It is basically a race game for two players - rather like Ludo - and each player tries to move all his counters round the board and on to the last square where they are removed. Each player has five counters, either all red or all blue.
The playing counters move over the track marked out on the board as the ox ploughs - first to the right then to the left and so on. The track squares are labelled A-Z and 1-5 on screen, and you progress through the alphabet and then on to the numbers.
Initially the counters are placed alternately red and blue on the first ten squares. The players' colours are determined by throws of the dice.
The colour of each square
The players' names
The counter to move
The score on the four dice
Throw the dice
Read the keyboard
Move the counter
Main game loop
Skip go if Z pressed
A short delay
To start the game, the players each throw the dice until one of them throws a one. This player has the square blue counters, and the other has the round red ones. The blue counter on square J is automatically moved to square K, and after the first move blue continues to throw the dice.
If he throws one, four or six he can move any of his counters the indicated number along the track then throw again. If he throws a two or three he moves a counter the indicated number of squares and play passes to the other player.
The second player (red) must make his first move from square 1, or if the counter on that square has been moved by blue, from the next lower square containing a red counter, but with subsequent throws of the dice may move any of his playing counters. Each turn ends with a throw of two or three.
Two counters cannot occupy the same square and if one lands on a square occupied by an opponent's counter the latter is said to be under attack and is moved back to the square just vacated by the counter in play. In other word, they are exchanged.
If two counters of the same colour occupy consecutive squares they protect each other and cannot be attacked. Three counters of the same colour on consecutive squares form a protected blockade, and they can neither be attacked nor passed by enemy counters. However, they don't block the passage of counters of the same colour.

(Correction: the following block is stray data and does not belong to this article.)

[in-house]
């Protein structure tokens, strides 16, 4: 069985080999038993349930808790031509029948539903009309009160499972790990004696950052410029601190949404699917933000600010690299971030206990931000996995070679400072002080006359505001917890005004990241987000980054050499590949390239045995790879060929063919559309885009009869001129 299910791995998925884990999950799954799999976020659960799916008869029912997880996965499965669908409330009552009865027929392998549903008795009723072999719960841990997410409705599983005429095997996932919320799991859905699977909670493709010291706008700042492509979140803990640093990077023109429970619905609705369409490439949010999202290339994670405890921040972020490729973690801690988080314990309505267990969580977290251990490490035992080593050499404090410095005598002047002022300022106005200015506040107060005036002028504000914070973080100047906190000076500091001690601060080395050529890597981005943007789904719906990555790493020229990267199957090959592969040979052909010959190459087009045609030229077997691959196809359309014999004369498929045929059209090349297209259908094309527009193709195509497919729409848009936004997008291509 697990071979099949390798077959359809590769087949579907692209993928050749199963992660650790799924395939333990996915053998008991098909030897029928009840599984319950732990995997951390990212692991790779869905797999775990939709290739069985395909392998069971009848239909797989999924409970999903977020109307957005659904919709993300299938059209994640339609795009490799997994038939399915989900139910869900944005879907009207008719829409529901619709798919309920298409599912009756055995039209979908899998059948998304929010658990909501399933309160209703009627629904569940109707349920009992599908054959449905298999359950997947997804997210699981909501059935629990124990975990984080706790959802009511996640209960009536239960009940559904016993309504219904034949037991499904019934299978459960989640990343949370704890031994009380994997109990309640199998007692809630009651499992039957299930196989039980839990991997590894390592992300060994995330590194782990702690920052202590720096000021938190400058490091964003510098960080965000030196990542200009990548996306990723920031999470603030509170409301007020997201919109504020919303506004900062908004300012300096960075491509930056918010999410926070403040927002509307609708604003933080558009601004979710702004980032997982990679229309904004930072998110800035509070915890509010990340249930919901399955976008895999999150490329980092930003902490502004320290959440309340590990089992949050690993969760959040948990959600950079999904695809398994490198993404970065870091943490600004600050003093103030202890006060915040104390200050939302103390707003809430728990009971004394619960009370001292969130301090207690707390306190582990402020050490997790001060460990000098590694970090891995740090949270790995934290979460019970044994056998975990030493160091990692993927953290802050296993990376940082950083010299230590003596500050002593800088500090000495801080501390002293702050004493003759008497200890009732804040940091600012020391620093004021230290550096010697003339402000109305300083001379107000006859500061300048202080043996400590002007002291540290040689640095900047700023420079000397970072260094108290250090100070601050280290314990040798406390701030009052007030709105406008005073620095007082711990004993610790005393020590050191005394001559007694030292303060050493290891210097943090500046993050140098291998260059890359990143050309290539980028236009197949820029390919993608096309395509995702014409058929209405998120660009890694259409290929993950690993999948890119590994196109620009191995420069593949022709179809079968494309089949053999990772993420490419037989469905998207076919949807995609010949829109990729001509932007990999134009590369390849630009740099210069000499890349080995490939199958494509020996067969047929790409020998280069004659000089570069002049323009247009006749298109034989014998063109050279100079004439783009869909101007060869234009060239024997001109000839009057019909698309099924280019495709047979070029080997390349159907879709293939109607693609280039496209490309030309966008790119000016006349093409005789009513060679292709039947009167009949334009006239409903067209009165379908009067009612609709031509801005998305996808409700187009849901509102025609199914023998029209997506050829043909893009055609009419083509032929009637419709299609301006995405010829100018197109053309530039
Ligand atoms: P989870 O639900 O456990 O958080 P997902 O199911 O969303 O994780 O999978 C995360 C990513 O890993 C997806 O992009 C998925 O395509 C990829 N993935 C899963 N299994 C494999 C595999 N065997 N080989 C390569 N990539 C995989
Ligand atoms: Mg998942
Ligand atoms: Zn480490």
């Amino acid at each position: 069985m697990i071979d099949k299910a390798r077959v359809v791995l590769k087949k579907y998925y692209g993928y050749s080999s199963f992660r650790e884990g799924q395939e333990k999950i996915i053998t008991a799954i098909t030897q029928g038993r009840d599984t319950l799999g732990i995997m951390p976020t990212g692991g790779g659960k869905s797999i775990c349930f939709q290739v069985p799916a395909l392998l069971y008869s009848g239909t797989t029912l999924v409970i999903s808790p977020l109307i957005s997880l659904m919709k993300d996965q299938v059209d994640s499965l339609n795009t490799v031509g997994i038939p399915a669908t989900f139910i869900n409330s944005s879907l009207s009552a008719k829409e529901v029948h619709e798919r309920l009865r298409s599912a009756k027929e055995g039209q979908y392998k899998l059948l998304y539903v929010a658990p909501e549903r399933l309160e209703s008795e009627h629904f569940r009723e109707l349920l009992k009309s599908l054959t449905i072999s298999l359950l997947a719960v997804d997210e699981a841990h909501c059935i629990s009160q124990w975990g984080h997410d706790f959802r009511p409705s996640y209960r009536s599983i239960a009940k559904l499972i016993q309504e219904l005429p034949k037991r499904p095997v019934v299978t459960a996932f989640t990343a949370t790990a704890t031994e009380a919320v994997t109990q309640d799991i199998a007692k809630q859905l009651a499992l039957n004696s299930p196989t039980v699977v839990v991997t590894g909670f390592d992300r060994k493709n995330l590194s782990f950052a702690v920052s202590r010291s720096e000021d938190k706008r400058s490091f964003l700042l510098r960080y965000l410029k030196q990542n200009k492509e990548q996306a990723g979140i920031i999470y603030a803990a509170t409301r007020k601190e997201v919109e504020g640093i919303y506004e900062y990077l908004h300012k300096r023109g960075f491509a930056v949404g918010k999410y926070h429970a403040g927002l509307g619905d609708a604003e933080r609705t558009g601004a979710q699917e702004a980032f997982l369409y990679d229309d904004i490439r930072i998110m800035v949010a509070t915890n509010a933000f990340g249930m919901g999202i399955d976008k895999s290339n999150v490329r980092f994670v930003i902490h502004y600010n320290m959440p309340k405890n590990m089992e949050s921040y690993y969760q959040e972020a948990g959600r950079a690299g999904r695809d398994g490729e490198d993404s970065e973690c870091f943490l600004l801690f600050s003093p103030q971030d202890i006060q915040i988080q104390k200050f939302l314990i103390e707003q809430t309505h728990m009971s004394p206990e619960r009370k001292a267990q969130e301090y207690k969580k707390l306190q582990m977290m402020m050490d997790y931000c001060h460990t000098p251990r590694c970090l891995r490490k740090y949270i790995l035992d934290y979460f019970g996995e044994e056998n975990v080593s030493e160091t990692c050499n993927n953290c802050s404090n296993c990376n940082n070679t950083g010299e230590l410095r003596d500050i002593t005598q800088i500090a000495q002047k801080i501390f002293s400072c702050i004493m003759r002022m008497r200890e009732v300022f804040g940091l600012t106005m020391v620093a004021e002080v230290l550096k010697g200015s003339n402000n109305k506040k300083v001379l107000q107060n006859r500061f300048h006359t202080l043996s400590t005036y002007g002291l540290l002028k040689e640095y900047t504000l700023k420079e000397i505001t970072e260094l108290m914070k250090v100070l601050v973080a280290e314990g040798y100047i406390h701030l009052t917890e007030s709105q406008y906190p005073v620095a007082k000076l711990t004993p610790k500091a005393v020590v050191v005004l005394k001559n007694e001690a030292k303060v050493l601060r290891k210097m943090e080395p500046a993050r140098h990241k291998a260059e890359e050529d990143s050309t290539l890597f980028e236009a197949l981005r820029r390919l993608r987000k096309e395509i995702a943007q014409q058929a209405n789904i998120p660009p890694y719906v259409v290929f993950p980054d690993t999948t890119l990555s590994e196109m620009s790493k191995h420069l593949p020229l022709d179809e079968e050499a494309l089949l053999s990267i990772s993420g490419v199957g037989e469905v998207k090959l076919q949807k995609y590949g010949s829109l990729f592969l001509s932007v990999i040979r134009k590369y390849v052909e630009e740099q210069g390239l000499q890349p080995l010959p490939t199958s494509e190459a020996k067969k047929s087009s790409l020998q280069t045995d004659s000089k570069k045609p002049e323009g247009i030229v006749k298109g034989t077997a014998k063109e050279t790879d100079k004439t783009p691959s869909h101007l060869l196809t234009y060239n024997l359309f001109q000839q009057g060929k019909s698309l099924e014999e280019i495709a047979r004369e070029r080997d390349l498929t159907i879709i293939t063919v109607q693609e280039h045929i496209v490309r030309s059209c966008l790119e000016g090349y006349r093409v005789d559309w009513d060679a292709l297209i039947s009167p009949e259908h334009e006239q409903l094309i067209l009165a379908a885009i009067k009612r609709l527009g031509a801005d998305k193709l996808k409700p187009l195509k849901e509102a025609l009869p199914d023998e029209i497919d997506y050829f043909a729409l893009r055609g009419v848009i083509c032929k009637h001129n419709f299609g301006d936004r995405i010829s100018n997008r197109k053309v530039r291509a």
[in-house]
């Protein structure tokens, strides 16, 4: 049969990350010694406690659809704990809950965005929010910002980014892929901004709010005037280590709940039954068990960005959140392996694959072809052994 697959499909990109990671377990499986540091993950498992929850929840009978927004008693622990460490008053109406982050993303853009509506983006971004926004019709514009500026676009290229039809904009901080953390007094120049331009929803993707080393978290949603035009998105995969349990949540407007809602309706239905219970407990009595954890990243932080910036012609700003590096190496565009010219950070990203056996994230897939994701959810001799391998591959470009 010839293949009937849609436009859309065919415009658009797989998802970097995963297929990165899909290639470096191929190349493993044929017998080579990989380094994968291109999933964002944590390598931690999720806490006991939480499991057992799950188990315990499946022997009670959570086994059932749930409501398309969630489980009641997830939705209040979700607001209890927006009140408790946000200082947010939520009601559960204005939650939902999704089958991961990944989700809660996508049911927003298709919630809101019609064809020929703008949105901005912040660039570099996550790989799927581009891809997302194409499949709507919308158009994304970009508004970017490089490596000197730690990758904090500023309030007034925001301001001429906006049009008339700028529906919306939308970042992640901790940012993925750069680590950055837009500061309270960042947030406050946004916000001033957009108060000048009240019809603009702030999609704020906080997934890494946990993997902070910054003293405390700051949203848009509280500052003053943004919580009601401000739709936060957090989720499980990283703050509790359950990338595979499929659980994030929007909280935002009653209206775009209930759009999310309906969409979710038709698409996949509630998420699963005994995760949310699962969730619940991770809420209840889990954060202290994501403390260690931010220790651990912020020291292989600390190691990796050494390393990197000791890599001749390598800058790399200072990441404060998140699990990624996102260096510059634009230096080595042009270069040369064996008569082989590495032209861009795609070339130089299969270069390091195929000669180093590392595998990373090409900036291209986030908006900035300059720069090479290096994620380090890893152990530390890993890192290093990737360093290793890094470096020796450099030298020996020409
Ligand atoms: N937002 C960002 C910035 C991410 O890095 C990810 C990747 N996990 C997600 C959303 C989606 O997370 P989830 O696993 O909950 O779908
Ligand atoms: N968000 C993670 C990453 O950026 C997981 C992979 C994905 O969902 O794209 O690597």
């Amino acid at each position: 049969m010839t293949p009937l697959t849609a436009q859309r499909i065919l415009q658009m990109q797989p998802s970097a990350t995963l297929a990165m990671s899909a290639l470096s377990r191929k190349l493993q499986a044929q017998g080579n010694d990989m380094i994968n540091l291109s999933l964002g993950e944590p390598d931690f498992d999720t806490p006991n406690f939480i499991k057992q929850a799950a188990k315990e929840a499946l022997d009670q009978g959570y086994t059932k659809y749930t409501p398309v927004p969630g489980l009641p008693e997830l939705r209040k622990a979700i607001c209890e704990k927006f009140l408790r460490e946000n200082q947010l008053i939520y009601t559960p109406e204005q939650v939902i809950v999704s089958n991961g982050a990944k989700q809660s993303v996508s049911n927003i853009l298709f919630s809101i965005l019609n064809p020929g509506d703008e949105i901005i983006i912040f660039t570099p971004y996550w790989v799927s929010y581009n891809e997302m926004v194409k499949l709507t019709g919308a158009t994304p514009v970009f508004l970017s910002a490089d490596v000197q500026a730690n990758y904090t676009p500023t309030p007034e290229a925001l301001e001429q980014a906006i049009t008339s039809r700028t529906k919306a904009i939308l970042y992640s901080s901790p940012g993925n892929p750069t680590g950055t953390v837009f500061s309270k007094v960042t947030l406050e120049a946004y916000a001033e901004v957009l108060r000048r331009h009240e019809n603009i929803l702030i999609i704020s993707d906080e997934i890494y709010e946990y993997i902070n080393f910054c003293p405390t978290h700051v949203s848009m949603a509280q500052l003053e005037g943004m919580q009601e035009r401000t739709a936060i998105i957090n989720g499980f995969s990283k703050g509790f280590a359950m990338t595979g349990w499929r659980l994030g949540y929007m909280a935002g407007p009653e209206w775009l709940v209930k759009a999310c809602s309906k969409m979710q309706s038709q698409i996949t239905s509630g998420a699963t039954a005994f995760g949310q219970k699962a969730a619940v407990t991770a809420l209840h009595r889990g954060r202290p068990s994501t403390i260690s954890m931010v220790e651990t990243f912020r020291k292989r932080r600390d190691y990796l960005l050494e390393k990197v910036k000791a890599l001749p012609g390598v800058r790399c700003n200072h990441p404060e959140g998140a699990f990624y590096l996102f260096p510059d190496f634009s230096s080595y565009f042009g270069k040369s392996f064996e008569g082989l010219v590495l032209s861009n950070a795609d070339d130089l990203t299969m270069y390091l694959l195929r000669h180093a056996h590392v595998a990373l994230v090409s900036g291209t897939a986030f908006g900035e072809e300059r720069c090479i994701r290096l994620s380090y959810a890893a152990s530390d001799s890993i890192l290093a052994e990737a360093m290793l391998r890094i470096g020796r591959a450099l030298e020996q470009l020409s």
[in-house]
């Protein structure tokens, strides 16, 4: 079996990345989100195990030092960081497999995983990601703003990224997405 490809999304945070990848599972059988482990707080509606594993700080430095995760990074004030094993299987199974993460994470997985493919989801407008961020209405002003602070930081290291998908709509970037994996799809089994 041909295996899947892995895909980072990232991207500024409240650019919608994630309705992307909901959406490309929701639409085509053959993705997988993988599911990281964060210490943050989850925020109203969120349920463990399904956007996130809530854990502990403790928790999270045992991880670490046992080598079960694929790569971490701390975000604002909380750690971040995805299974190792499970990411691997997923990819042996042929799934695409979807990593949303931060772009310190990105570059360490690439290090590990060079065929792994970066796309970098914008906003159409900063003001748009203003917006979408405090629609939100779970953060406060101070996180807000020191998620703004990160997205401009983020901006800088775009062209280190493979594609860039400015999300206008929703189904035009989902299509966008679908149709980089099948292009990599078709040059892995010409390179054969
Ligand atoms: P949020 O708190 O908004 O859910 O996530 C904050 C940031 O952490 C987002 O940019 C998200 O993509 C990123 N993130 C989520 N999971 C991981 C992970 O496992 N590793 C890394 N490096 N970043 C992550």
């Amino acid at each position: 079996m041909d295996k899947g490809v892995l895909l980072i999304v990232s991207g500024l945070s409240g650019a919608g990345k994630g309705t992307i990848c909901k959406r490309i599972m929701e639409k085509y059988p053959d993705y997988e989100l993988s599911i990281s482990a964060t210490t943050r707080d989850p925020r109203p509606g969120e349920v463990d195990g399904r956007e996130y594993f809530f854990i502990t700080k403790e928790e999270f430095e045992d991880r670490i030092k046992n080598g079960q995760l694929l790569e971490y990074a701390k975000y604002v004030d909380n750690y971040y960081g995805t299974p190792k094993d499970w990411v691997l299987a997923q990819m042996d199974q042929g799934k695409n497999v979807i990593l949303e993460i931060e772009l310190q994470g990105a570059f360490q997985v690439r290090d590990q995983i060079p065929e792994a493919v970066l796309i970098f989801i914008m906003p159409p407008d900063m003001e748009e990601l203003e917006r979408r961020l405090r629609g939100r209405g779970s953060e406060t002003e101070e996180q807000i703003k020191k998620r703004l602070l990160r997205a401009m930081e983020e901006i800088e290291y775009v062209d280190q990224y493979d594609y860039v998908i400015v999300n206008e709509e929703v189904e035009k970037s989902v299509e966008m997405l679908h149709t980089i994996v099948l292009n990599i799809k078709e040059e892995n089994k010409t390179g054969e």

The five numbered squares at the end of the track have special significance. Square two marked with an X is a trap. Any counter which lands here must return to the first vacant square on the board and begin the journey again. Squares one, three and four - marked with hieroglyphics - are haves where counters are not vulnerable to attack.
If it is impossible to move any man forward the turn ceases. Pressing Z will pass the turn on to the other player unless there is a counter that could be moved, but would fall into the trap (X). Such cheating will not succeed, and the counter will be moved back to the start in the normal trap sequence.
When a player has moved all his counters into the last (exit) row, he may take them off by landing them exactly on the last square numbered five. If any of the counters on the exit row are attacked or thrown back to the first or second row, the counters of the same colour which remain on the board may not be taken off until the lagging counter returns to the third row.
The player who first moves all his counters off the board is a winner.
It sounds a very complex game, but surprisingly, is quite easy to learn. If you're not sure which counter to move try pressing any of the keys with one of your counters on. The game is well error-trapped and won't let you make a wrong move.
The number of squares you can move a counter is determined by throws of four two-sided dice, and these are unusual. One side is read and the other white and the scores produced are as follows:
One white side up
Two white sides up
Three white sides up
Four white sides up
Four red sides up
The probabilities of these scores occurring are four, six, four, one and one respectively, out of 16 throws. This has been verified by practical experiment to be very accurate over a large number but, of course, may not appear so over a small quantity.
In a nutshell, move your counters round the board to the number five square. You can land on an opponent's counter on its own, but not if there are two or three in a row. You can jump over any counters in the way, except when your opponent has three in a row.
The following utilities are also available to allow you to edit the supplied screens of this game:
A digital version of this item can be downloaded right here at Everygamegoing (All our downloads are in .zip format).